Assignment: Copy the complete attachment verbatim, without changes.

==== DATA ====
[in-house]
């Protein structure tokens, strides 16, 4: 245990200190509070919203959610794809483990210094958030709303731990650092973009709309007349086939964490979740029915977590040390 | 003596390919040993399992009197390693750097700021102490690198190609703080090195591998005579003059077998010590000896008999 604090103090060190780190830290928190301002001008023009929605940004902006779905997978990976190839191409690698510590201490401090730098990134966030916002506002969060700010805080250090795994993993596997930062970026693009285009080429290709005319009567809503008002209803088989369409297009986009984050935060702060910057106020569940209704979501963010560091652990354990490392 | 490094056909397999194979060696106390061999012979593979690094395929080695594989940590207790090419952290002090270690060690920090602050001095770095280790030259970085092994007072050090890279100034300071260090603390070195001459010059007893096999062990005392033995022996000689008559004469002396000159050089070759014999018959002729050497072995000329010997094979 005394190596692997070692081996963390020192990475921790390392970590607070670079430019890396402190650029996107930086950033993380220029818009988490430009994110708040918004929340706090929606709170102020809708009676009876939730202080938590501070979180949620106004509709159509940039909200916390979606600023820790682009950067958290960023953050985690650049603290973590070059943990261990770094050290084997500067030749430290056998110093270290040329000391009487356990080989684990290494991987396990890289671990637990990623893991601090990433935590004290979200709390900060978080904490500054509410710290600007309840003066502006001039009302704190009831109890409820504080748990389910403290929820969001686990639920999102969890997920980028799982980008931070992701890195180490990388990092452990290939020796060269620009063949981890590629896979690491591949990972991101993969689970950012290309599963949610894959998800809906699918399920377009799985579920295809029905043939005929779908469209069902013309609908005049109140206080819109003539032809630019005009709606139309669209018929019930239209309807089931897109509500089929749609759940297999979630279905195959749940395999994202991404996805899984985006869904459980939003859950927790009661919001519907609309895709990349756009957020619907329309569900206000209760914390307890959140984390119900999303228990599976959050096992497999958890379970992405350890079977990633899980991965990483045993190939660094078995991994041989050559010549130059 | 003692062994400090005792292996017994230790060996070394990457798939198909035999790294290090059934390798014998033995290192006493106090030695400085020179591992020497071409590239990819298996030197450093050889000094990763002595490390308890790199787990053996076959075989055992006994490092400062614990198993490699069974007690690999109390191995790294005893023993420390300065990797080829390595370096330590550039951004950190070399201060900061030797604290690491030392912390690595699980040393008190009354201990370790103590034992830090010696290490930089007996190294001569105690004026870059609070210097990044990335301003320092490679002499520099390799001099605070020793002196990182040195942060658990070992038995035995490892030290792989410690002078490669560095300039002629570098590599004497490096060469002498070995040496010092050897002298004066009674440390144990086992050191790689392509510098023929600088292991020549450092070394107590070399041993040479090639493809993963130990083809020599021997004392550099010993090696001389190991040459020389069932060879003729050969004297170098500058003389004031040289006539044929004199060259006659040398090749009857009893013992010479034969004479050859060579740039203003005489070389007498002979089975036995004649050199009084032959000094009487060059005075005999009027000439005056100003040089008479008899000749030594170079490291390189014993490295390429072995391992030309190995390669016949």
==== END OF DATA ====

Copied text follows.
[in-house]
């Protein structure tokens, strides 16, 4: 245990200190509070919203959610794809483990210094958030709303731990650092973009709309007349086939964490979740029915977590040390 | 003596390919040993399992009197390693750097700021102490690198190609703080090195591998005579003059077998010590000896008999 604090103090060190780190830290928190301002001008023009929605940004902006779905997978990976190839191409690698510590201490401090730098990134966030916002506002969060700010805080250090795994993993596997930062970026693009285009080429290709005319009567809503008002209803088989369409297009986009984050935060702060910057106020569940209704979501963010560091652990354990490392 | 490094056909397999194979060696106390061999012979593979690094395929080695594989940590207790090419952290002090270690060690920090602050001095770095280790030259970085092994007072050090890279100034300071260090603390070195001459010059007893096999062990005392033995022996000689008559004469002396000159050089070759014999018959002729050497072995000329010997094979 005394190596692997070692081996963390020192990475921790390392970590607070670079430019890396402190650029996107930086950033993380220029818009988490430009994110708040918004929340706090929606709170102020809708009676009876939730202080938590501070979180949620106004509709159509940039909200916390979606600023820790682009950067958290960023953050985690650049603290973590070059943990261990770094050290084997500067030749430290056998110093270290040329000391009487356990080989684990290494991987396990890289671990637990990623893991601090990433935590004290979200709390900060978080904490500054509410710290600007309840003066502006001039009302704190009831109890409820504080748990389910403290929820969001686990639920999102969890997920980028799982980008931070992701890195180490990388990092452990290939020796060269620009063949981890590629896979690491591949990972991101993969689970950012290309599963949610894959998800809906699918399920377009799985579920295809029905043939005929779908469209069902013309609908005049109140206080819109003539032809630019005009709606139309669209018929019930239209309807089931897109509500089929749609759940297999979630279905195959749940395999994202991404996805899984985006869904459980939003859950927790009661919001519907609309895709990349756009957020619907329309569900206000209760914390307890959140984390119900999303228990599976959050096992497999958890379970992405350890079977990633899980991965990483045993190939660094078995991994041989050559010549130059 | 003692062994400090005792292996017994230790060996070394990457798939198909035999790294290090059934390798014998033995290192006493106090030695400085020179591992020497071409590239990819298996030197450093050889000094990763002595490390308890790199787990053996076959075989055992006994490092400062614990198993490699069974007690690999109390191995790294005893023993420390300065990797080829390595370096330590550039951004950190070399201060900061030797604290690491030392912390690595699980040393008190009354201990370790103590034992830090010696290490930089007996190294001569105690004026870059609070210097990044990335301003320092490679002499520099390799001099605070020793002196990182040195942060658990070992038995035995490892030290792989410690002078490669560095300039002629570098590599004497490096060469002498070995040496010092050897002298004066009674440390144990086992050191790689392509510098023929600088292991020549450092070394107590070399041993040479090639493809993963130990083809020599021997004392550099010993090696001389190991040459020389069932060879003729050969004297170098500058003389004031040289006539044929004199060259006659040398090749009857009893013992010479034969004479050859060579740039203003005489070389007498002979089975036995004649050199009084032959000094009487060059005075005999009027000439005056100003040089008479008899000749030594170079490291390189014993490295390429072995391992030309190995390669016949």